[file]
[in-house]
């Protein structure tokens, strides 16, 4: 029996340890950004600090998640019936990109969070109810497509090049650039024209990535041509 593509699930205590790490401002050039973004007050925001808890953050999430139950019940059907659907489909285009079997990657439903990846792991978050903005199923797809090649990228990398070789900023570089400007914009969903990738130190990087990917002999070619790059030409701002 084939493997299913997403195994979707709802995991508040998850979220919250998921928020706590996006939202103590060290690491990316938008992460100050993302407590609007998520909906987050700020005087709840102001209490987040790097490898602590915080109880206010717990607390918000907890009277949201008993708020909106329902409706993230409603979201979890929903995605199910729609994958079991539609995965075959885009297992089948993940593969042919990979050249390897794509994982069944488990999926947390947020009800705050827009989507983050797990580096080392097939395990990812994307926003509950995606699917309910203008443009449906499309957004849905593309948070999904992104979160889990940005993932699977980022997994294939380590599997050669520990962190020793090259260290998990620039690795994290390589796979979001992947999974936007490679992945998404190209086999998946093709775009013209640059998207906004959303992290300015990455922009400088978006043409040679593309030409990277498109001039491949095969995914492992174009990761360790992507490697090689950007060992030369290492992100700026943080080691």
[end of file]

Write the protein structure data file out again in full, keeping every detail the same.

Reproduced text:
[in-house]
């Protein structure tokens, strides 16, 4: 029996340890950004600090998640019936990109969070109810497509090049650039024209990535041509 593509699930205590790490401002050039973004007050925001808890953050999430139950019940059907659907489909285009079997990657439903990846792991978050903005199923797809090649990228990398070789900023570089400007914009969903990738130190990087990917002999070619790059030409701002 084939493997299913997403195994979707709802995991508040998850979220919250998921928020706590996006939202103590060290690491990316938008992460100050993302407590609007998520909906987050700020005087709840102001209490987040790097490898602590915080109880206010717990607390918000907890009277949201008993708020909106329902409706993230409603979201979890929903995605199910729609994958079991539609995965075959885009297992089948993940593969042919990979050249390897794509994982069944488990999926947390947020009800705050827009989507983050797990580096080392097939395990990812994307926003509950995606699917309910203008443009449906499309957004849905593309948070999904992104979160889990940005993932699977980022997994294939380590599997050669520990962190020793090259260290998990620039690795994290390589796979979001992947999974936007490679992945998404190209086999998946093709775009013209640059998207906004959303992290300015990455922009400088978006043409040679593309030409990277498109001039491949095969995914492992174009990761360790992507490697090689950007060992030369290492992100700026943080080691």